Some positive notes are seen in the first quarter, both domestically and globally. Yet, these are neither sufficient not strong enough to alter BOE’s stance in May, the first monetary policy meeting since Brexit was offered an extension until October 31. The central bank is certain to leave its Bank rate at 0.75% and the asset purchase program at 435B pound. We expect the decision would be unanimous.

Strong GDP Growth Distorted by Front-Loaded Activities

GDP growth for 1Q19 surprised to the upside. GDP rose +0.2% m/m in February, down from January’s +0.5% but beat expectation of 0.1%. Index of services rose +0.1% m/m, while index of production rose +0.6% m/m. Rolling three-month growth rate (Dec to Feb) was unchanged at +0.3%. Stronger-than-expected February data has raised the likelihood that first quarter growth could have surpassed BOE’s projection of +0.3%. Note, however, that the figure should have been boosted by manufacturers “changing the timing of their activities”, i.e.: stockpiling, ahead of Brexit. As such, the strength in the first quarter might be offset by second and third quarters.

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Inflation Stays within Target 

Inflation continues to hover within BOE’s target range, giving the central bank more room to stand on the sideline. Headline CPI steadied at +1.9% y/y in March. Yet, the market had anticipated a pickup to +2%. Core CPI also stayed at +1.8%, also missing expectations of +1.9%. The job market is resilient. The number of payrolls increased +179K in the three months to February. Although it has pulled back from the 222K addition in the January period and slightly missed market forecast of +180K, the unemployment rate remained at record low of 3.9%. Meanwhile, average weekly earnings growth was firm at +3.5% y/y during the period.

Brexit Uncertainty Extended

Earlier this month, European Parliament approved that Brexit would be extended further to October 31. It is possible for the UK to leave earlier should the UK Parliament approve a Withdrawal Agreement (the deal). A review of the situation would take place in June so as to check if the UK has held its part of EU parliamentary election properly. It would the first MPC meeting that the members would assess the impacts on the economic outlook of such change.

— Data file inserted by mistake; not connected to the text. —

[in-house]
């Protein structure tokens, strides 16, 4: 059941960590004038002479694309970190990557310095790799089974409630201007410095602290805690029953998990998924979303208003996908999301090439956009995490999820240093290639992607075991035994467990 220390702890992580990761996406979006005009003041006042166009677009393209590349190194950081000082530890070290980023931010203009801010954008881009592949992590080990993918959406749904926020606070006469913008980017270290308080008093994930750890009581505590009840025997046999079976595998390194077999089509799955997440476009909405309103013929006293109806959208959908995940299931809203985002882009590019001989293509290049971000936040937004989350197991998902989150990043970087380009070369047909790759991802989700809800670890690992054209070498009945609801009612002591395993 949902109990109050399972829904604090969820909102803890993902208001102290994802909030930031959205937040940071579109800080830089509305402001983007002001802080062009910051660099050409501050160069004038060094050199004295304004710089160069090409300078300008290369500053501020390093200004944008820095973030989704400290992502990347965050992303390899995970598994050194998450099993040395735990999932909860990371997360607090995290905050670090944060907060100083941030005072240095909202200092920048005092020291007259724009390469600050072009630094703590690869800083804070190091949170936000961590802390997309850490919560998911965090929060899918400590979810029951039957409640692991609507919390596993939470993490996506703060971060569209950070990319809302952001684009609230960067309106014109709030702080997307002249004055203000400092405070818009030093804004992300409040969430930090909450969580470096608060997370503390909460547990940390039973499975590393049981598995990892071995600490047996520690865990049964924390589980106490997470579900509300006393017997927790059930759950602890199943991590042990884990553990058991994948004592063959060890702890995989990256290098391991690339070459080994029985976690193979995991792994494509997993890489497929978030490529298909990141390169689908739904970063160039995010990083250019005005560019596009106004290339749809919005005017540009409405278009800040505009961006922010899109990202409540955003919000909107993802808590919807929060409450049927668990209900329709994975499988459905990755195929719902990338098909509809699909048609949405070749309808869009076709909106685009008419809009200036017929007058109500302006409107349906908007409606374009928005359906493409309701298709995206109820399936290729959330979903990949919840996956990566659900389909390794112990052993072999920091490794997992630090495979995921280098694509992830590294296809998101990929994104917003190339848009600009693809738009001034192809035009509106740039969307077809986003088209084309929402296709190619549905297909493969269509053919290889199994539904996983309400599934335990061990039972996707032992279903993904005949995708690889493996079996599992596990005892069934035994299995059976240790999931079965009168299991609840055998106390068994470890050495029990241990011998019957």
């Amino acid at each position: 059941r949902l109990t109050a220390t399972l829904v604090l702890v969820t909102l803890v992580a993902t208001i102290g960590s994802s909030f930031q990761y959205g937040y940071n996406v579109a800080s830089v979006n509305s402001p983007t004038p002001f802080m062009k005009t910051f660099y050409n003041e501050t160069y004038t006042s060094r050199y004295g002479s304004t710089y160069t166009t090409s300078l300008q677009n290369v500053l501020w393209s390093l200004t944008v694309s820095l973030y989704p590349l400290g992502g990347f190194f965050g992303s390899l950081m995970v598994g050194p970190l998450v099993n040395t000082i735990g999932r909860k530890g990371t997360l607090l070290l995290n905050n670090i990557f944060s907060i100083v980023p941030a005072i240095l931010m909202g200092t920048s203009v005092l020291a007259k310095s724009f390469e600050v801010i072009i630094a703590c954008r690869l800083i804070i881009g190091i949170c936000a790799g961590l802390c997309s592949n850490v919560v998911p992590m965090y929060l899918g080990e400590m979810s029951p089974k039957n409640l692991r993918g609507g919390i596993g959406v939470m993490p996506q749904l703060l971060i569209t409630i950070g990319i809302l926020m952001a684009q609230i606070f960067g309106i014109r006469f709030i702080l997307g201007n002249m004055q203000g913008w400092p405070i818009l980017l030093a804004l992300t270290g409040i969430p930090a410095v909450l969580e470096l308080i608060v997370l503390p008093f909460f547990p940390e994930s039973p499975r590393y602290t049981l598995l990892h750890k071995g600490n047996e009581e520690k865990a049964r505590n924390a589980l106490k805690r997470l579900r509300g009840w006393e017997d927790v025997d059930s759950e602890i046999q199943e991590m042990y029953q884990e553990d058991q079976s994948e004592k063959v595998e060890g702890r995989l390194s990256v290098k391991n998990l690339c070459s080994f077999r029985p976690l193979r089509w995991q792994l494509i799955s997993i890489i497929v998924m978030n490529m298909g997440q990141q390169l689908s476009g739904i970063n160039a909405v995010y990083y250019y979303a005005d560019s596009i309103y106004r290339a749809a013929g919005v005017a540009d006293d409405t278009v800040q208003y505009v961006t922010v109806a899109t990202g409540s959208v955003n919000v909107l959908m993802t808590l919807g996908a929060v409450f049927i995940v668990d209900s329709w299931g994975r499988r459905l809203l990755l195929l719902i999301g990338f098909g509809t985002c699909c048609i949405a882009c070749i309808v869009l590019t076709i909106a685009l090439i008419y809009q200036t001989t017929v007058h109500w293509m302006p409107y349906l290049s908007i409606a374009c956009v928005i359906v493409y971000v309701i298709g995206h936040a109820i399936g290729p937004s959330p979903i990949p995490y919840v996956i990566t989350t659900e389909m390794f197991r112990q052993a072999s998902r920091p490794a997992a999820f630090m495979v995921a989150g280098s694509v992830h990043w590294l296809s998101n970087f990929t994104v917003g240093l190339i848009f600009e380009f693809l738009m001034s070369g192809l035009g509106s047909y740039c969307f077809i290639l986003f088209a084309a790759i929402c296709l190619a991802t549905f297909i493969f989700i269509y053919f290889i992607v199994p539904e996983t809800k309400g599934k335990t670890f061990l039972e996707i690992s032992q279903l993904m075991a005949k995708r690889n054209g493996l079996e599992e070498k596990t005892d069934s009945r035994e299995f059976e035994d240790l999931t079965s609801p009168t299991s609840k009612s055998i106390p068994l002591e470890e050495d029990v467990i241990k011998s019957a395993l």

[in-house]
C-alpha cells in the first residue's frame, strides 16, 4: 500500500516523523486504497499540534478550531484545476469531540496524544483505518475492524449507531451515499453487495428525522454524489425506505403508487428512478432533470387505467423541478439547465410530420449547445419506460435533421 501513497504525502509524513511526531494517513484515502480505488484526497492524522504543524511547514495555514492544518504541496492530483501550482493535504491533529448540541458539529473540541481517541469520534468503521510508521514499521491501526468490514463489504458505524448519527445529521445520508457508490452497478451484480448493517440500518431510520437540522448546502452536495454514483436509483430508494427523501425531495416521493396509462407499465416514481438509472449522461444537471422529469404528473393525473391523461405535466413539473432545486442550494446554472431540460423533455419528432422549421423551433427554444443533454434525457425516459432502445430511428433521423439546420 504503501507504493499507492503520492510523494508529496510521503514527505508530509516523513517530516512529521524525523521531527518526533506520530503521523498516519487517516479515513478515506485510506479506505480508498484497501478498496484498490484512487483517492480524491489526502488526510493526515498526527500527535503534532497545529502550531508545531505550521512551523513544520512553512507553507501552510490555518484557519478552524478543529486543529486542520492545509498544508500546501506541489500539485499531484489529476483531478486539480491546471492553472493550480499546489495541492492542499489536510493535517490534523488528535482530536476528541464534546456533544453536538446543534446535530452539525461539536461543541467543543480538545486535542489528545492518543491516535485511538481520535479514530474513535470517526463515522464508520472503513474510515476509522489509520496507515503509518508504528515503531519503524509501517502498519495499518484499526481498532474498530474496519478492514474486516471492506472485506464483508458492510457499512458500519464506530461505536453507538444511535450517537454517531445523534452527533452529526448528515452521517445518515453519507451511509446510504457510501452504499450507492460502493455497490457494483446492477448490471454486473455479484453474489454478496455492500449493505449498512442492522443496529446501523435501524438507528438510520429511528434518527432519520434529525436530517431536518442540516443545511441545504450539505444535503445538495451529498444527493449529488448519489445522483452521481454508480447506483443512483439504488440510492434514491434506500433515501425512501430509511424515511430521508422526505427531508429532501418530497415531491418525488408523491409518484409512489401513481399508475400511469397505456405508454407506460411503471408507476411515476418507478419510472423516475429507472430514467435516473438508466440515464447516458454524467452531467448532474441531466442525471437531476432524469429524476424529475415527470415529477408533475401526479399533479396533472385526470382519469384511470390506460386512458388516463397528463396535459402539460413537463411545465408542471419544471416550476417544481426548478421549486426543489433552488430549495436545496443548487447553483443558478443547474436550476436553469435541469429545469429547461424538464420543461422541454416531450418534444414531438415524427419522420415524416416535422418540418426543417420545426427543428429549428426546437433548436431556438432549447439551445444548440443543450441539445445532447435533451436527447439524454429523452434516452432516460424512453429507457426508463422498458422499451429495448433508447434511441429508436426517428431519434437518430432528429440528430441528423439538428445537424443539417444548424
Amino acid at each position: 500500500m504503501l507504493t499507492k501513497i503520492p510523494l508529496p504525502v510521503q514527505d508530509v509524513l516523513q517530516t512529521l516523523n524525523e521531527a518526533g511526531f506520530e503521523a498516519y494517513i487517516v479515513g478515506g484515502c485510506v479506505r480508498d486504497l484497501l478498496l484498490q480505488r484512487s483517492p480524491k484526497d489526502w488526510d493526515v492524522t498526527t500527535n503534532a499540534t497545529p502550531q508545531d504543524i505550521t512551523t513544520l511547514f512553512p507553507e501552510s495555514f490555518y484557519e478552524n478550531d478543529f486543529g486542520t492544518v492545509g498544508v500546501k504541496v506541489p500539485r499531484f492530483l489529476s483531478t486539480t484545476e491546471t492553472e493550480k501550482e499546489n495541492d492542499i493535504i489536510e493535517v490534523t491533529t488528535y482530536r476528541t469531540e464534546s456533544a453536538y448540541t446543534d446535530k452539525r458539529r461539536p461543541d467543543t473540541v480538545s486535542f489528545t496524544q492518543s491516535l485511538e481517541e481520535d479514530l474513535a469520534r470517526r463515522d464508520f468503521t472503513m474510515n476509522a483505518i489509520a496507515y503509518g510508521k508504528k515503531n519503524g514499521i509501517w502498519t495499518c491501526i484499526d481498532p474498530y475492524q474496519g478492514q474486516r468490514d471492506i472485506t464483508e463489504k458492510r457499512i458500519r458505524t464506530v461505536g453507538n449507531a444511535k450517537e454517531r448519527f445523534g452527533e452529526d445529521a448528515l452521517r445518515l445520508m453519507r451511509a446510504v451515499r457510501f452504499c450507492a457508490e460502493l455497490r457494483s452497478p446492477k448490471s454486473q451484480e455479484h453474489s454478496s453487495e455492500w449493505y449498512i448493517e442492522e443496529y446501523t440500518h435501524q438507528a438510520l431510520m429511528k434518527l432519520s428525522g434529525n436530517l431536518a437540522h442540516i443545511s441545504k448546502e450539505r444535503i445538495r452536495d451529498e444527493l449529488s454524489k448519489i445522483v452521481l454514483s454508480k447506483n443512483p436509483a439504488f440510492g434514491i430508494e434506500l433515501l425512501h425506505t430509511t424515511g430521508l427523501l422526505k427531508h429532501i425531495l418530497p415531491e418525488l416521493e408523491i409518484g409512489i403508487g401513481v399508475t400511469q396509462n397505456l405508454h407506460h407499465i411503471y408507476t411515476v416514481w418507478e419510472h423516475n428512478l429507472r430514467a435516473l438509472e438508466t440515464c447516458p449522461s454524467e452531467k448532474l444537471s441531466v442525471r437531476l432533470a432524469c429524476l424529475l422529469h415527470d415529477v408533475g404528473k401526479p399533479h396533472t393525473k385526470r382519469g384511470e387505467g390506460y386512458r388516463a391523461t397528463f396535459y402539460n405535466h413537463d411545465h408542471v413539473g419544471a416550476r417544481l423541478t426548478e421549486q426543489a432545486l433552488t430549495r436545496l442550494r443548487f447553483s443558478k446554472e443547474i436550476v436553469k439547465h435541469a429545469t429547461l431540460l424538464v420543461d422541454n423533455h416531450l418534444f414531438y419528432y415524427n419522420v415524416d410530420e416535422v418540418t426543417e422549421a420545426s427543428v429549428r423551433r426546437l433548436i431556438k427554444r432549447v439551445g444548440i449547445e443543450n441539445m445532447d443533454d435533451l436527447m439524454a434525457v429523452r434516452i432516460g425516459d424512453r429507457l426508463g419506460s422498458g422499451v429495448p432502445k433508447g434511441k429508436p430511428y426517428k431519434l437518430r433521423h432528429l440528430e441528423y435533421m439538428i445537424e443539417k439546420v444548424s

Chancellor of the Exchequer Philip Hammond noted last Friday he was optimistic that a Withdrawal Agreement would be reached eventually through cross-party talks. Yet, he cautioned about the negative impact a of no-deal Brexit. As he suggested, no-deal Brexit would “inflict serious short term turbulence on our economy and long term damage, reducing Britain’s growth level and reducing the living standards of the British people”. In our opinion, while this arrangement offers temporary relief to the market as the UK avoids leaving the EU without a deal this month, the risk of no-deal Brexit is still not eliminated. As such, extending Brexit is prolonging uncertainty. This is something that BOE should take into account.

Maintaining Gradual Rate Hike Bias

On the forward guidance, we expect BOE to reiterate the stance that the policy rate would increase “at a gradual pace, and to a limited extent” over the next couple of years. and that any decision would “not be automatic and could be in either direction”. The central bank is certain to leave its Bank rate at 0.75% and the asset purchase program at 435B pound. We expect the decision would be unanimous, although some hawks, such as Michael Saunders might give some hawkish comments at the meeting.

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